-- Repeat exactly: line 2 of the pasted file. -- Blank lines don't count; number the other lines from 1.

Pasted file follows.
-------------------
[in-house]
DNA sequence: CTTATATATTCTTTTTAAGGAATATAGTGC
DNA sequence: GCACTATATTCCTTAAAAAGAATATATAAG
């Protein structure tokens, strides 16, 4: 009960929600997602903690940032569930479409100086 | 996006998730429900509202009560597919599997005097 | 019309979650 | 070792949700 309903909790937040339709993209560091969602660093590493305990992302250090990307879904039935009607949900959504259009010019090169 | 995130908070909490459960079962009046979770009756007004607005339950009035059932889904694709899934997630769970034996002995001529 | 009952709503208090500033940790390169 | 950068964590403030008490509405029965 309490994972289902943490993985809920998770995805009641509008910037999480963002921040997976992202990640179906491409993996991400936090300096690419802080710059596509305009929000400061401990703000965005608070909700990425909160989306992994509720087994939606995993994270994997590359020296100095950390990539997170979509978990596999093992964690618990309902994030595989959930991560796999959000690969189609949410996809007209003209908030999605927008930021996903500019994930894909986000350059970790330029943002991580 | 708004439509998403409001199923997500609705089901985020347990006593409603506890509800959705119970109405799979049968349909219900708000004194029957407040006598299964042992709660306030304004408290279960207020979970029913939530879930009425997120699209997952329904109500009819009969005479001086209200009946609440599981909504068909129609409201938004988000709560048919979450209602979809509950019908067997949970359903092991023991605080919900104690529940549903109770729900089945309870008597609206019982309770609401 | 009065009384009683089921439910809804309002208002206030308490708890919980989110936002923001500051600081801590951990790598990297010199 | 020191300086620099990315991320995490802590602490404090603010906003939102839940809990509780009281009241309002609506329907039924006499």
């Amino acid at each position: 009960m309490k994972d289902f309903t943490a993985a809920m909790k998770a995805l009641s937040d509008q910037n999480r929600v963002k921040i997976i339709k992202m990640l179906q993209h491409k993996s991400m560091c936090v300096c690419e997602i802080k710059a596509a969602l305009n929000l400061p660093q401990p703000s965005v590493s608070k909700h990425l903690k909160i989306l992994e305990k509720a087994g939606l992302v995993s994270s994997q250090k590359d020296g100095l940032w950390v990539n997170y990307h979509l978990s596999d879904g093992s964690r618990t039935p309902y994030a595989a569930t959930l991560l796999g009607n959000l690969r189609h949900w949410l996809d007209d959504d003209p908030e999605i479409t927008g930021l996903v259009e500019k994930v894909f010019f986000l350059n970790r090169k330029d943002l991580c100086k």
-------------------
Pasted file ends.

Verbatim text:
DNA sequence: CTTATATATTCTTTTTAAGGAATATAGTGC